College Prep - Checklist for 11th Graders
February 16, 2015 governmentgrants.info Staff
Preparing for college requires a lot of careful forethought and planning. If you wait until your senior year to begin the process, you will find you are too late in the game to effectively prepare. There are some important steps that 11th graders need to take in order to earn that acceptance letter.
In the fall of your 11th grade, you should take the Preliminary SAT/National Merit Scholarship Qualifying Test (PSAT/NMSQT). If you score high enough, you may be qualified to earn scholarships. In the spring of your 11th grade, you will need to register for and take college admission exams such as the SAT, SAT subject tests, or the ACT. Different colleges have different requirements for standardized testing, so inquire into their specific application processes. If you need help paying the registration fees for any of these tests, talk to your school counselor about fee waiver options. Most importantly, don’t forget to study and prepare yourself for the test to ensure the best scores possible.
Spring of your 11th grade is also the time to search for scholarships that you can apply to. Visit the U.S. Department of Labor’s website and utilize their scholarship search feature. Do this early, as many scholarship applications are due in the summer before 12th grade begins. Learn how to avoid scholarship scams so you can navigate the application processes safely.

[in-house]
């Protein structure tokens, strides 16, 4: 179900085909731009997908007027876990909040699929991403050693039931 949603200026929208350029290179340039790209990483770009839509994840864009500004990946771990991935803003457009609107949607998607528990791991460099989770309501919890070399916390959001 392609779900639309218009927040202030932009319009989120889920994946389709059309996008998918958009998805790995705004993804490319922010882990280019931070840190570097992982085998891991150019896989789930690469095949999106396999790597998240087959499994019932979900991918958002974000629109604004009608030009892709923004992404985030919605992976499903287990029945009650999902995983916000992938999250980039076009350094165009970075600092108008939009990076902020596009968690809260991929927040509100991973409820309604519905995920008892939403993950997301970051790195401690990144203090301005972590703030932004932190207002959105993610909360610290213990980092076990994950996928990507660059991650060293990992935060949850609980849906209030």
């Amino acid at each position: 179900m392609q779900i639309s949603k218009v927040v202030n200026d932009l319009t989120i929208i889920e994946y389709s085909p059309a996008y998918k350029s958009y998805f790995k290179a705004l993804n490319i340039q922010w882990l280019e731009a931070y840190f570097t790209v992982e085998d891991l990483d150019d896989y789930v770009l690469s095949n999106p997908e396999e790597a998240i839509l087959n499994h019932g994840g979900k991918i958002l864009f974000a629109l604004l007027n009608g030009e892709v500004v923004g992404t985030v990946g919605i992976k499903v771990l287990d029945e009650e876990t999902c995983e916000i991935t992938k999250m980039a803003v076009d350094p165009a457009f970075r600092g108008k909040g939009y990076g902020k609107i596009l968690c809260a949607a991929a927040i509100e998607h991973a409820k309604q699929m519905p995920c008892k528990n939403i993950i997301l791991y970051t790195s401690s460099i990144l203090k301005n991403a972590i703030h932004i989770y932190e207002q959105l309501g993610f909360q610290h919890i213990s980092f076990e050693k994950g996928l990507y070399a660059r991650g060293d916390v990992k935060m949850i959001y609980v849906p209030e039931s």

Throughout your entire time in the 11th grade, you should be actively exploring career paths that might be of interest to you. Check out the Occupational Outlook Handbook to learn about different jobs and earning potential in various fields. Or visit the U.S. Department of Labor’s website and try out their free career search tool.
Once you have discovered the type of career that appeals to you, you can begin finding colleges that offer corresponding fields of study. Visit the local college fairs in your area and attend workshops and presentations given by college representatives. If you’ve done your research, then you should have your list of potential colleges narrowed down by the summer before 12th grade.
At this point, college visits are important whenever possible. By visiting the schools that interest you, you’ll be able to see firsthand what life as a student there would be like. Once you have decided on what schools you want to apply to, contact the colleges’ admissions offices and request information on financial aid, admission requirements and application deadlines. Most schools offer an early decision or early action program to prospective students. The application deadlines for these programs is much sooner than you might expect, so it’s important to learn about the requirements early on.
It’s also important at this stage in the game to explore your options for paying for college. Use the FAFSA4caster financial aid estimator to see what type of aid you can expect to receive. Compare this to the costs of the schools you want to apply to and see what the difference is. Financial aid and scholarships will help lighten the financial burden of attending college, and there are federal loans available to borrow. Of course, those loans will need to be paid back with added interest tacked on, so you want to make every effort to minimize the amount of money you need to borrow for college.